Geena Davis' Announcement Calls Attention to Pregnancy After 40
By Denise Mann
Reviewed By Michael Smith
Oscar-winning actress Geena Davis is pregnant with twins at 48 years old, according to her publicist. While Davis is reportedly doing well, the majority of midlife moms may not have such an easy time, experts tell WebMD.
As women age, the risk of problems in pregnancy increases, including miscarriage, chromosomal abnormalities such as Down syndrome, and other complications such as gestational diabetes, high blood pressure, and bleeding. A study in the February 2000 issue of Obstetrics and Gynecology showed that women over 40 are at higher risk of experiencing the sudden death of their fetuses than their younger counterparts.
Still, for a variety of reasons, growing numbers of women are delaying childbirth. And advances in treating infertility and improvements in prenatal care are making pregnancy safer than ever before for these women.
This is by no means the first star to make news with pregnancy after 40.
"There has been a lot of hype with celebrities like Madonna and [actress] Jane Seymour getting pregnant, and that's great news, but we have to remember that the majority of women trying to get pregnant in their 40s are not going to," says Pamela Madsen, executive director of the American Infertility Association in New York. For these women, fertility drugs or procedures including the use of donor eggs may be options.
"Women's fertility rates drop significantly after age 30, and at 35 they plummet again, and after 40, it starts to get pretty dismal," she tells WebMD. "Our eggs begin aging the minute that we are born, and one thing that doctors can't do is make our eggs young again. Mother Nature is definitely not a feminist, and she wants us to have children in our 20s and 30s."
But "one of the things that we learned from Madonna is that being in good health is more important than age," says Donnica Moore, MD, president of Sapphire Women's Health Group in Neshanic Station, N.J.
Protect Your Pregnancy
Regardless of a woman's age at conception, "the basics are all the same," she tells WebMD. "The most important things are to get proper pre-conception counseling and to begin taking prenatal vitamins containing 400 micrograms of folic acid the second you decide that you want to start trying to get pregnant," she says.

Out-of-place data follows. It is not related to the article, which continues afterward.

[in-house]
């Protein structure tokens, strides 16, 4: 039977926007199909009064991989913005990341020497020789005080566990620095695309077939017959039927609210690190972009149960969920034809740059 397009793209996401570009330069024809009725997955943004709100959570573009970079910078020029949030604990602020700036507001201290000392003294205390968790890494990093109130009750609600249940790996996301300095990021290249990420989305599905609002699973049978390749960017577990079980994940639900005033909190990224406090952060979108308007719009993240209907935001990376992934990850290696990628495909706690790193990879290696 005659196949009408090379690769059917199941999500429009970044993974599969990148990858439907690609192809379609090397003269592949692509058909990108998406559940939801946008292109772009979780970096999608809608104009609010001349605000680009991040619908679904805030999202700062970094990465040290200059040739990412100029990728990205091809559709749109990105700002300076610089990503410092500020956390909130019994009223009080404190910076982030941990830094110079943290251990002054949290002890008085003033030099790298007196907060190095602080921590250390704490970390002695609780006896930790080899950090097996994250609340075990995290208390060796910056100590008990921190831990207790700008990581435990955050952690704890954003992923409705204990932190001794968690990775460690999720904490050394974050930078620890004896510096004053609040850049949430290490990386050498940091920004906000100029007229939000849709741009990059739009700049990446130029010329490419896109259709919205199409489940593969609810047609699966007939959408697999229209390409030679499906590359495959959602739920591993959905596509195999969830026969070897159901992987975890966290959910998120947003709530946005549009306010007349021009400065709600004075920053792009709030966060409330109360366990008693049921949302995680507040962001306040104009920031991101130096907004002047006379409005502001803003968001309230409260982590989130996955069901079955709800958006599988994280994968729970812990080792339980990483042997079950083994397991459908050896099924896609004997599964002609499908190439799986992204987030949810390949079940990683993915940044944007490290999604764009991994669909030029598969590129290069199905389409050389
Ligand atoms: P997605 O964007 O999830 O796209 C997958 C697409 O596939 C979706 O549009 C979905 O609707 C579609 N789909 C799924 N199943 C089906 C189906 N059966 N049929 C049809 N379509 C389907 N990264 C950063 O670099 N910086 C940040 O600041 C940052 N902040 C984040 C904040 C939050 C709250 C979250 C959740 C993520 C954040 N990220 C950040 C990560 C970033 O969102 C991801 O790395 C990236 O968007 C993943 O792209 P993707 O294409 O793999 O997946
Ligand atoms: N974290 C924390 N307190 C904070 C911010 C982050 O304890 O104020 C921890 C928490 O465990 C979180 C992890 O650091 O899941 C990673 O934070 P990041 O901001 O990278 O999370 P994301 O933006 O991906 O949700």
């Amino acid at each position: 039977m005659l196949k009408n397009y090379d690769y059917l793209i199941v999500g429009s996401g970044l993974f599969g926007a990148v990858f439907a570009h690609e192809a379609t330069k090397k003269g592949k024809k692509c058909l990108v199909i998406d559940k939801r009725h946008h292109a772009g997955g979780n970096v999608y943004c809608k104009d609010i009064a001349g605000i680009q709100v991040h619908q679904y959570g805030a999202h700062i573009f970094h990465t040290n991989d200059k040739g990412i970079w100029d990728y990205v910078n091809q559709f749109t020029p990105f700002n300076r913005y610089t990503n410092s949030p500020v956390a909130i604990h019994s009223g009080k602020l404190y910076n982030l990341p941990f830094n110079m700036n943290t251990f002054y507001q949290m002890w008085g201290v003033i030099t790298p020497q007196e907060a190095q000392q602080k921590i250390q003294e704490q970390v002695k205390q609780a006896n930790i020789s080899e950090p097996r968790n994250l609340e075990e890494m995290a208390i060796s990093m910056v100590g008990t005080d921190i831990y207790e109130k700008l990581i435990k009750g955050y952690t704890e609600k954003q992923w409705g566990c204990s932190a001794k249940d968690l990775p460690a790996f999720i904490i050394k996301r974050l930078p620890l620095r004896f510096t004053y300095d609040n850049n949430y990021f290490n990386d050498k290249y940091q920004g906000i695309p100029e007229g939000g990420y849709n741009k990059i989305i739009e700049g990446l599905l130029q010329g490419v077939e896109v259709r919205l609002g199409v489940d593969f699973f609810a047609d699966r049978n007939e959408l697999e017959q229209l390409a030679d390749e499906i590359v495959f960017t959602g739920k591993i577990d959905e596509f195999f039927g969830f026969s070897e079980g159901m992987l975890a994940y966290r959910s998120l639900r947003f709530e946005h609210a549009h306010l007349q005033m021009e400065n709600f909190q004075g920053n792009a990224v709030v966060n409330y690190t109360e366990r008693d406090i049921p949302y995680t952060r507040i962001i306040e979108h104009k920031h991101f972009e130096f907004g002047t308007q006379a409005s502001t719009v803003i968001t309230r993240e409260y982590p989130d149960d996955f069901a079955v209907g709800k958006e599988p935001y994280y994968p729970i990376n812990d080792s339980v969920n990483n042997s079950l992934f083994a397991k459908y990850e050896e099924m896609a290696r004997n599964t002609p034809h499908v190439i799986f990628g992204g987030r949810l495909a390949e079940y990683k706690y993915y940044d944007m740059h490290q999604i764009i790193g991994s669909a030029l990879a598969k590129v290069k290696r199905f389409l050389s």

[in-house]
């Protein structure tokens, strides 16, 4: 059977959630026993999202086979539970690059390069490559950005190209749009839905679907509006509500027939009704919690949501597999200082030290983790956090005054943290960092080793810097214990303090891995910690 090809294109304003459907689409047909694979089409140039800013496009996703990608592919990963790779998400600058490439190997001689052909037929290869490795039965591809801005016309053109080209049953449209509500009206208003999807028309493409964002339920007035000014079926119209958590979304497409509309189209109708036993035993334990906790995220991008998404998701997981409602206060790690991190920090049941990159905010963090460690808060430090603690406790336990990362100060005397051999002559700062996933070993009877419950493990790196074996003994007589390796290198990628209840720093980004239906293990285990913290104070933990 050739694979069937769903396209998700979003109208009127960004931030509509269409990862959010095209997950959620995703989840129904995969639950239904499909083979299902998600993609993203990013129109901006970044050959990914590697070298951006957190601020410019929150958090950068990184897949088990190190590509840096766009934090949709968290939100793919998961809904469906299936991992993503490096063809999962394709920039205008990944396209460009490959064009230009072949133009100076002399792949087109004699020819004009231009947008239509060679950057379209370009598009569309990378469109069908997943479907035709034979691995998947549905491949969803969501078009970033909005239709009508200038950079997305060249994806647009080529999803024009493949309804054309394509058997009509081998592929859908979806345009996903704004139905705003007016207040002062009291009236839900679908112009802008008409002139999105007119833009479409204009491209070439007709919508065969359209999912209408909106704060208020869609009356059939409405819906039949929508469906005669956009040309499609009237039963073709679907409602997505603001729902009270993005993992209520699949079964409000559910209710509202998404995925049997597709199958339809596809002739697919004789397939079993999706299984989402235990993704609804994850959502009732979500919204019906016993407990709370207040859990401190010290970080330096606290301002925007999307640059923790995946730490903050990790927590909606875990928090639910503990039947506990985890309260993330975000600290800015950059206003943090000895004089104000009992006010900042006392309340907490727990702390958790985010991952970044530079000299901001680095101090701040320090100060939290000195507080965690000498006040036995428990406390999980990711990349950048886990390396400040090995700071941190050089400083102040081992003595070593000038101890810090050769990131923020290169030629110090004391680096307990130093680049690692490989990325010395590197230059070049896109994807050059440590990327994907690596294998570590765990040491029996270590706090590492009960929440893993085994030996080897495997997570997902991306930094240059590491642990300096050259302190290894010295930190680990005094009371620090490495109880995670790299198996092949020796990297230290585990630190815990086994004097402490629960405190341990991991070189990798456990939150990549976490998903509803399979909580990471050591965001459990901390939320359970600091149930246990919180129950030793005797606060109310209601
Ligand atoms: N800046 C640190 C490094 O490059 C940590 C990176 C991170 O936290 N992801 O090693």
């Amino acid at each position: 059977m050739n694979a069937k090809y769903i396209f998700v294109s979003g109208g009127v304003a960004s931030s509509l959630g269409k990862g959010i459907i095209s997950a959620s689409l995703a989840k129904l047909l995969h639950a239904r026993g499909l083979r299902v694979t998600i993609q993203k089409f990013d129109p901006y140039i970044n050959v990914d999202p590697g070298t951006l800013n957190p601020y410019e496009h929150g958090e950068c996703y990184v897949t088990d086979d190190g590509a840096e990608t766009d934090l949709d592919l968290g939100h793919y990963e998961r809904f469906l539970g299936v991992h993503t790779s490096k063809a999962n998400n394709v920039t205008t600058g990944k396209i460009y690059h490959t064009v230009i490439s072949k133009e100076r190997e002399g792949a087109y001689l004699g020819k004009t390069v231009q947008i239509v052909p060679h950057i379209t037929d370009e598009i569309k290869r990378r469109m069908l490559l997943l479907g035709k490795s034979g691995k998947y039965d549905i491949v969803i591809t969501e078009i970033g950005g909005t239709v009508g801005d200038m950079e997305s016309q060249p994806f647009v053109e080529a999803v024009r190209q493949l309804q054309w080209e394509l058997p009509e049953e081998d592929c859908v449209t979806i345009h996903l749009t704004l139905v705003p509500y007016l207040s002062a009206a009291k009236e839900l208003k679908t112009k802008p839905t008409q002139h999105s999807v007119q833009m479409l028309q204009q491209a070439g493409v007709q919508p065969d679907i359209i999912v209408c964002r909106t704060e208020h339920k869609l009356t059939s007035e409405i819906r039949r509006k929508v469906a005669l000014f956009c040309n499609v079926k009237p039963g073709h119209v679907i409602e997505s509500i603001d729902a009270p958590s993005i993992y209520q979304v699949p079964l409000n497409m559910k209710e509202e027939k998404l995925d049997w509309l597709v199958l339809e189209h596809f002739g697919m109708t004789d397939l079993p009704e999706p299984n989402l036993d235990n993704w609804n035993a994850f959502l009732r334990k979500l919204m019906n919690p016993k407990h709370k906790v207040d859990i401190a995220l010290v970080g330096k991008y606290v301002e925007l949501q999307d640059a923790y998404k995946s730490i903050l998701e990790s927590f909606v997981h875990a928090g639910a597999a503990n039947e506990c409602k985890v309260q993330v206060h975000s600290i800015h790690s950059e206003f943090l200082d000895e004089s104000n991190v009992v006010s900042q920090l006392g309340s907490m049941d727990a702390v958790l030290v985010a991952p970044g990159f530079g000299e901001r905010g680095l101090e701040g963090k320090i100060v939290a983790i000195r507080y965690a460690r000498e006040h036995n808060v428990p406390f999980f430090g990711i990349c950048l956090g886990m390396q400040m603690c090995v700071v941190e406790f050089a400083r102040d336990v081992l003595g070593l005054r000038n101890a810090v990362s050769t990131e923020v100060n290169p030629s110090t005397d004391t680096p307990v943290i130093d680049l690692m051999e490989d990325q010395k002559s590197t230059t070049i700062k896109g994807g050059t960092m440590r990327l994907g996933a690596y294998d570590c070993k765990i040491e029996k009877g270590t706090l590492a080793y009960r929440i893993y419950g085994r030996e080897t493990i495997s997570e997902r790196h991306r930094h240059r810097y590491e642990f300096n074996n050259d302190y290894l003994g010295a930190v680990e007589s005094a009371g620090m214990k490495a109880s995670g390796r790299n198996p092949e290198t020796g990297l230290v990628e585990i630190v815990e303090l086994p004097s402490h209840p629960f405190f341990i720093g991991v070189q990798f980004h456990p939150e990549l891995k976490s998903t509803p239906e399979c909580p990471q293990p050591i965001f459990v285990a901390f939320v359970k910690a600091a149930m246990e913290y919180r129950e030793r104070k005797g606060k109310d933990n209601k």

Folic acid, a B vitamin, can help prevent birth defects of the brain and spinal cord when taken before pregnancy and in the early weeks of pregnancy.
Further, "nobody should smoke, especially not pregnant women, and super-duper especially not pregnant women older than age 40," Moore says.
Gregory DeVore, MD, a maternal-fetal medicine specialist at the Fetal Diagnostic Center of Pasadena in California, says medical monitoring is key for pregnant older women.
A genetic amniocentesis at 15 to 18 weeks is important because it can detect spinal cord defects such as spina bifida with 97% accuracy and most chromosomal abnormalities, he tells WebMD.
To perform this test, doctors use a thin needle, inserted through the mother's abdomen, to remove a small amount of the amniotic fluid that surrounds the fetus. The American College of Obstetricians and Gynecologists recommends that all women who will be 35 years or older at the time of delivery should be offered prenatal testing such as amniocentesis.
"Women older than 40 should have ultrasound at 20 to 22 weeks of pregnancy so they can look at the heart and identify any heart defects," DeVore says. "Also at this appointment, we measure arterial blood flow to check for intrauterine growth retardation [of the fetus] or toxemia [pregnancy-induced high blood pressure]."
And at 32 weeks, he says, "We will do an ultrasound to evaluate fetal growth, and if there is a problem, I recommend eight weeks of bed rest.
"If you do these things, I am very optimistic about the outcome," he says.
Published Dec. 3, 2003.
SOURCES: Pamela Madsen, executive director of the American Infertility Association, New York. Donnica Moore, MD, president of Sapphire Women's Health Group, Neshanic Station, N.J. Gregory DeVore, MD, Fetal Diagnostic Center of Pasadena, California.
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